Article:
The Kindle and other eBook readers are awkward, clunky, and less versatile compared to the iPad. The only things that they offer that make them at all desirable are the following: price, size, electronic ink and battery longevity.
So what could Amazon offer that could compete with the iPad – and what could Apple offer that could blow it out of the water? In essence, something like an “iPad Nano.”
No, not this bit of humor that circulated before the iPad was released:
but something in between the iPhone and the iPad, something that could fit in a jacket pocket, but would offer the same apps (and perhaps even the ability to make phone calls?) as the iPad and iPod Touch, so that it would offer the one thing that is currently the only major drawback of the iPad: the possibility of simply sticking it in your pocket and having it with you even when you don’t want to carry a bag.
The alternatives, of course, are for Apple to offer a new line of iPad-compatible clothing, or work to accomplish a fashion shift that gets men (and not just hipster men) comfortable carrying “murses.”
But none of the above options will allow Apple to take over the tech world completely. Here are the things that are still missing:
The iPad Mega/Macro/Supersized: Whatever you call it, imagine a device that is essentially an iPad but either 4 or 16 times larger, and can be mounted on your wall. A touchscreen TV that you can pull down from its wall mount to use for art, board games, and other purposes. Add a wireless keyboard and/or wi-fi interaction with smaller Apple devices, and Apple takes over the flat-screen TV market, no contest.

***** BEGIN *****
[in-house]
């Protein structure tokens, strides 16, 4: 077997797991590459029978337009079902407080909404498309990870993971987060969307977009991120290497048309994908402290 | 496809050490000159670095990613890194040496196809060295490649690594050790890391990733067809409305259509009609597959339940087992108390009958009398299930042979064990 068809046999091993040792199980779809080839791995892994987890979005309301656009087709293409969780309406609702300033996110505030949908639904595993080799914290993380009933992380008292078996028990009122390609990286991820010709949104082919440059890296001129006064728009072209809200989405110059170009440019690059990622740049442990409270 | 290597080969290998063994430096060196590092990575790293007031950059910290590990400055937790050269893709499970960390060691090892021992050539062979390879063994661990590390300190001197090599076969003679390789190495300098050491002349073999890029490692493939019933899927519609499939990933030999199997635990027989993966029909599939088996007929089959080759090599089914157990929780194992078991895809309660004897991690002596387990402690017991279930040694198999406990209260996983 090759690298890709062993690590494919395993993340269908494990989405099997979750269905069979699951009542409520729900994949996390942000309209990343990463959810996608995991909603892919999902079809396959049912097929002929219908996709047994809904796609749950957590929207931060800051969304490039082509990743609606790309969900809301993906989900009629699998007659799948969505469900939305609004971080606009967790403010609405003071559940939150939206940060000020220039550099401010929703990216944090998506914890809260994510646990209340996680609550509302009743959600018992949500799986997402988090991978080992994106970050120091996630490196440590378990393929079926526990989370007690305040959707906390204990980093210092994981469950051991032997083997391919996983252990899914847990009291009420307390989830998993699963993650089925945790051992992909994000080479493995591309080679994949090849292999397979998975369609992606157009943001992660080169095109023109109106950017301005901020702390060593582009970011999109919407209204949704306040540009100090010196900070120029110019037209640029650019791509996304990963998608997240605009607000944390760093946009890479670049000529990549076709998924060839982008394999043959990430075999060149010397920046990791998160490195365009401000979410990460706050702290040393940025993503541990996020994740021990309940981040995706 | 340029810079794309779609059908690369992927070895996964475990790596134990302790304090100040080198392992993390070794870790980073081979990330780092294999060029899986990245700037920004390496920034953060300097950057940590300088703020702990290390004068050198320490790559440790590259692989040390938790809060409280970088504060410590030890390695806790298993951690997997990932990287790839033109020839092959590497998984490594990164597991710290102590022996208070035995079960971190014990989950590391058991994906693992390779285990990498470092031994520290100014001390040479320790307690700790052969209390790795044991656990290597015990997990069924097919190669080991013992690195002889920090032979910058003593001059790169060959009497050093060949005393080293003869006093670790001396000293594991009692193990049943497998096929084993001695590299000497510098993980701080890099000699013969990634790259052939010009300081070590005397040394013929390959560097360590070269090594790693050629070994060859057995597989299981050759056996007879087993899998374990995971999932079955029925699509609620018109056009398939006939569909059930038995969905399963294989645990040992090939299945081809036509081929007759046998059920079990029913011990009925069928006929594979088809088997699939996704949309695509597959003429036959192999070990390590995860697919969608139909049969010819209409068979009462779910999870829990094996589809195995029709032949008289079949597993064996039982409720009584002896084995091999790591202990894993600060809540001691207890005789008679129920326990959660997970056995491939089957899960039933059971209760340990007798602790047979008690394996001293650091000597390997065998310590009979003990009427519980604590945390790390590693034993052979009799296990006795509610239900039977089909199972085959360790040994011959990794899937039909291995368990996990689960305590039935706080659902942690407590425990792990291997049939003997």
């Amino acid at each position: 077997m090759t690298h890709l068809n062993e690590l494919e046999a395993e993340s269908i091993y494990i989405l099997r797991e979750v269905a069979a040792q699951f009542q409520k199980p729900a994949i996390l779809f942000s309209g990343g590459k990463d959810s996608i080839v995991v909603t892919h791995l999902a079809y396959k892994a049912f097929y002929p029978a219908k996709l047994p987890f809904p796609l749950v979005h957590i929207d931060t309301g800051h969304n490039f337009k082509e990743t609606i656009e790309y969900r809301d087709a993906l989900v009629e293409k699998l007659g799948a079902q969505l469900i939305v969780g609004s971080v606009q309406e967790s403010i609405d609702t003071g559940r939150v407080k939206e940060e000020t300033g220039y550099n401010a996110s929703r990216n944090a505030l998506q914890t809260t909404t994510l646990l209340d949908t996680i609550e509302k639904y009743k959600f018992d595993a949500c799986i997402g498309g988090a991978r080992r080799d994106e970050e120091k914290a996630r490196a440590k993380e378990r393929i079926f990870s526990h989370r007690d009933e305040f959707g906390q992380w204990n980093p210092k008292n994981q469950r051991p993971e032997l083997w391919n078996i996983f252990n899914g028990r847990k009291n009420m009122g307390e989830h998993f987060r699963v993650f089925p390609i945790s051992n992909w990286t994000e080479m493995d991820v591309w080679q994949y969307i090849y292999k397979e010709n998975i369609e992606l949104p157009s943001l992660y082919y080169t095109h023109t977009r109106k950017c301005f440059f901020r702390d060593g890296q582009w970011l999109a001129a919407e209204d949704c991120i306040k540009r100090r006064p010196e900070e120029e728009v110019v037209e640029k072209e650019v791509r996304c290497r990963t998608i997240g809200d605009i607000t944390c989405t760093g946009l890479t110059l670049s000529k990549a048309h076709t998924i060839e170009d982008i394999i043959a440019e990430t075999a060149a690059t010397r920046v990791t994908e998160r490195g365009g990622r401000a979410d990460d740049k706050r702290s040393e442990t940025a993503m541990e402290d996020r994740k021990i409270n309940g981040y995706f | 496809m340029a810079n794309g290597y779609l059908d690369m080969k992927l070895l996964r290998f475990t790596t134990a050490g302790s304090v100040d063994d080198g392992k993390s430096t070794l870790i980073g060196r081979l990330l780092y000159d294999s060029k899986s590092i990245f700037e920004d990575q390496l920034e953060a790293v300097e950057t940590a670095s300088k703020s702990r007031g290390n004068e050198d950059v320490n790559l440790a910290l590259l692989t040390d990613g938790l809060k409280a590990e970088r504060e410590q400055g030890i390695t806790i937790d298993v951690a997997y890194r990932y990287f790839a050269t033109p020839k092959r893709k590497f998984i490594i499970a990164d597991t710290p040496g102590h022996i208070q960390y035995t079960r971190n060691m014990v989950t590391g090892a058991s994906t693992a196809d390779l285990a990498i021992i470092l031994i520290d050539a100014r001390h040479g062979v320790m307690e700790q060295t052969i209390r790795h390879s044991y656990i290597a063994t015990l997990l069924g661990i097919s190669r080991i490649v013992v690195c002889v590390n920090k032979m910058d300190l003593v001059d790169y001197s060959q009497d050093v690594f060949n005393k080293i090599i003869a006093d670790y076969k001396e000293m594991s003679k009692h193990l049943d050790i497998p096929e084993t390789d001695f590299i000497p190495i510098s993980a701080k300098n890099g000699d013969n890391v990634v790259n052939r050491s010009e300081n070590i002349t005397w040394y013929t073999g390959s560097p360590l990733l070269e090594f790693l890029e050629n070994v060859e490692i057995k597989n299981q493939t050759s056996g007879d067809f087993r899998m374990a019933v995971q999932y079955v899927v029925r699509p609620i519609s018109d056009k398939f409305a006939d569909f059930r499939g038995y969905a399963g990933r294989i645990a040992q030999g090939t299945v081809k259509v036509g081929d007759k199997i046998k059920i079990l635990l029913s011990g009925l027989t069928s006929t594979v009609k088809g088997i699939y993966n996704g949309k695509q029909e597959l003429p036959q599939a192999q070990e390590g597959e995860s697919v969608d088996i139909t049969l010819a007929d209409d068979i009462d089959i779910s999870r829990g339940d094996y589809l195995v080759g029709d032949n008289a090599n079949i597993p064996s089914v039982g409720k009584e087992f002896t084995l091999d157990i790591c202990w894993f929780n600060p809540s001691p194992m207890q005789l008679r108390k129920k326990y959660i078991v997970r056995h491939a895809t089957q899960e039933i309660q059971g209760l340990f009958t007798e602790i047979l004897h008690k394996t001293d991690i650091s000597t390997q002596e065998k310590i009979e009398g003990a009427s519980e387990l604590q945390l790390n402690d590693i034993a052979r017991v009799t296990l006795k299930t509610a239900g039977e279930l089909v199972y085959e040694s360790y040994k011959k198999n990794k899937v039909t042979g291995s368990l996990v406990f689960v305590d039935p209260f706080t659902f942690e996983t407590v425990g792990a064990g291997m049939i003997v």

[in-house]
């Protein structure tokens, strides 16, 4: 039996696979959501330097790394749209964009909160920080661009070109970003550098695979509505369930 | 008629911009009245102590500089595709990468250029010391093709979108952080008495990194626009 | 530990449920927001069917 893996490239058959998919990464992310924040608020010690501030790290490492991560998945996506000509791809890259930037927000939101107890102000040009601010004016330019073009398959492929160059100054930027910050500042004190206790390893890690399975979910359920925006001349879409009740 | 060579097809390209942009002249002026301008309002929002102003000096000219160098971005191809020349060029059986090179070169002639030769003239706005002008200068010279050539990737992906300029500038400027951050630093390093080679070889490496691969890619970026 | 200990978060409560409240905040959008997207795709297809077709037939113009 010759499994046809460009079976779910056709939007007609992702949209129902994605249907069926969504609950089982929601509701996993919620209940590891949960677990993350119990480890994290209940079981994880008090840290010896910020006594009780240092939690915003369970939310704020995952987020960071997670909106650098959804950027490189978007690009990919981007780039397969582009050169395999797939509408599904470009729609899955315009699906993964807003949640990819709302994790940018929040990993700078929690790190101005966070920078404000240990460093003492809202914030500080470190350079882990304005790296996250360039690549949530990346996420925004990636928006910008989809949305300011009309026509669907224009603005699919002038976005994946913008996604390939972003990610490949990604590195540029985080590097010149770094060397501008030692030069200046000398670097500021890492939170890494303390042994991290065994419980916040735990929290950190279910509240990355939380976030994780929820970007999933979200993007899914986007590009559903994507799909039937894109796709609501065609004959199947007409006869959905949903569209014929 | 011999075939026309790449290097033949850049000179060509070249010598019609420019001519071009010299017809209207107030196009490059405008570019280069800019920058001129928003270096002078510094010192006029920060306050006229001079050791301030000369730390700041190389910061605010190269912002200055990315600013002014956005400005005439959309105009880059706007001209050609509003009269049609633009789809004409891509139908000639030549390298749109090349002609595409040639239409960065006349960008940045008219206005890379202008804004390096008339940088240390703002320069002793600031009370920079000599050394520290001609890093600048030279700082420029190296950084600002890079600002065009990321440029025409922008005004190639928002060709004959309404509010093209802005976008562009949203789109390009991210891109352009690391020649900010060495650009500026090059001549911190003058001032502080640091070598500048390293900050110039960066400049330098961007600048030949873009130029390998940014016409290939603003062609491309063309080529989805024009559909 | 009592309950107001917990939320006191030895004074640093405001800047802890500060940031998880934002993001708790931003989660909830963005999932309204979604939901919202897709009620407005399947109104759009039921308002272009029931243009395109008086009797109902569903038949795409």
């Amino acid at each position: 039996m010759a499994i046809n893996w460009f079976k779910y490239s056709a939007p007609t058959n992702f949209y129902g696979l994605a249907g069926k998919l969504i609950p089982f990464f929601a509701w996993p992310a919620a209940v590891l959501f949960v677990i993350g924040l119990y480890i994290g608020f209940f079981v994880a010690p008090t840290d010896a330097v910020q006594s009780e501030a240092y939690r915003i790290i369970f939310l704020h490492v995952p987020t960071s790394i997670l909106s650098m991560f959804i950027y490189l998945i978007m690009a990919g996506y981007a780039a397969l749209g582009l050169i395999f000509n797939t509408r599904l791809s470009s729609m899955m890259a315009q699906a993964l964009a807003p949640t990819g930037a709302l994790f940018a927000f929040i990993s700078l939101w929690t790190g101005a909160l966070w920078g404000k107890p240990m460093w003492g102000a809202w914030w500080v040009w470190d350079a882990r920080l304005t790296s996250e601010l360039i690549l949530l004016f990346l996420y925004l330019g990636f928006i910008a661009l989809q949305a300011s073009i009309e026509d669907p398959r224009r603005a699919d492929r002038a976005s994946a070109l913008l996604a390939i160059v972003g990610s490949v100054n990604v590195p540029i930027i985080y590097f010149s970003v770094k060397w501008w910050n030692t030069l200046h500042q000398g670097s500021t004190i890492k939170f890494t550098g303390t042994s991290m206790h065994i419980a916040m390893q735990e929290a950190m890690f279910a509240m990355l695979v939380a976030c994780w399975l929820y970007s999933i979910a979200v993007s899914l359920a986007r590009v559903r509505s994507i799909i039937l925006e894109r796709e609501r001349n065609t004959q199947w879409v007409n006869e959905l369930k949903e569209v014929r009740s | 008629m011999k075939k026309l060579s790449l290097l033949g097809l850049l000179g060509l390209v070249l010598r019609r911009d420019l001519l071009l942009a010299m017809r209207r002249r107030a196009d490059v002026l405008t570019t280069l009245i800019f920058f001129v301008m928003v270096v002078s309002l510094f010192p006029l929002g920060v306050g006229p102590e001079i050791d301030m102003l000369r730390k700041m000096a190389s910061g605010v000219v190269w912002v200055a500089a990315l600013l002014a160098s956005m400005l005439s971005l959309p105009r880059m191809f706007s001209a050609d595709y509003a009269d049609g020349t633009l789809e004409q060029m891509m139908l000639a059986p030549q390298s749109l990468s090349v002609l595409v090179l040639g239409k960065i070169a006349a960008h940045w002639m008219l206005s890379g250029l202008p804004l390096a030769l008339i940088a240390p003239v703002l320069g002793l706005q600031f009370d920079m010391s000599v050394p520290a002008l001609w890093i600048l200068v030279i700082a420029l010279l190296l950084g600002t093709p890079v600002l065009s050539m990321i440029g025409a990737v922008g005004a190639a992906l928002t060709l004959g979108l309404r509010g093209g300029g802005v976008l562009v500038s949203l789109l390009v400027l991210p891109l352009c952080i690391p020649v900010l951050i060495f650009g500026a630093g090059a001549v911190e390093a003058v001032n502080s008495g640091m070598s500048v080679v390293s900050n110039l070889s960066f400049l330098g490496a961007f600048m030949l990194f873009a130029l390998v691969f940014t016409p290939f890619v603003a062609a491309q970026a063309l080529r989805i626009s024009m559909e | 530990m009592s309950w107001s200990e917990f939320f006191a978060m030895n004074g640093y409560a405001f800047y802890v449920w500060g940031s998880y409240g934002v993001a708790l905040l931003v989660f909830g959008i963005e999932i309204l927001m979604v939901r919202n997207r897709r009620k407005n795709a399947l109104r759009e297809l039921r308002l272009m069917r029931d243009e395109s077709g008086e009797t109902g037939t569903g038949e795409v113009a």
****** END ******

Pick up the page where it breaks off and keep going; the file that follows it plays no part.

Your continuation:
The iPad Demi: If Apple develops a device which can be folded in half and tucked in your pocket, but open flat and not have an unseemly line visible down the middle, it would be phenomenal, and a smaller-sized version could wipe away the desirability of competing eBook readers, while a larger-sized version would allow one to have a large-sized tablet (for projects, knock-hockey games, reading newspapers, etc.) that can also serve as a laptop in folded position.
The name of the game used to be making devices smaller. I think that Apple already offers devices that are as small as anyone needs them to be while still being useful. The challenge is to give devices that are affordable, can be conveniently carried, and do everything that other devices do and more. I could readily see variations on the iPad that render not only other eBook readers, but also laptops, TVs and telephones obsolete. I think the future of technology is versatility and comprehensivity rather than miniaturization.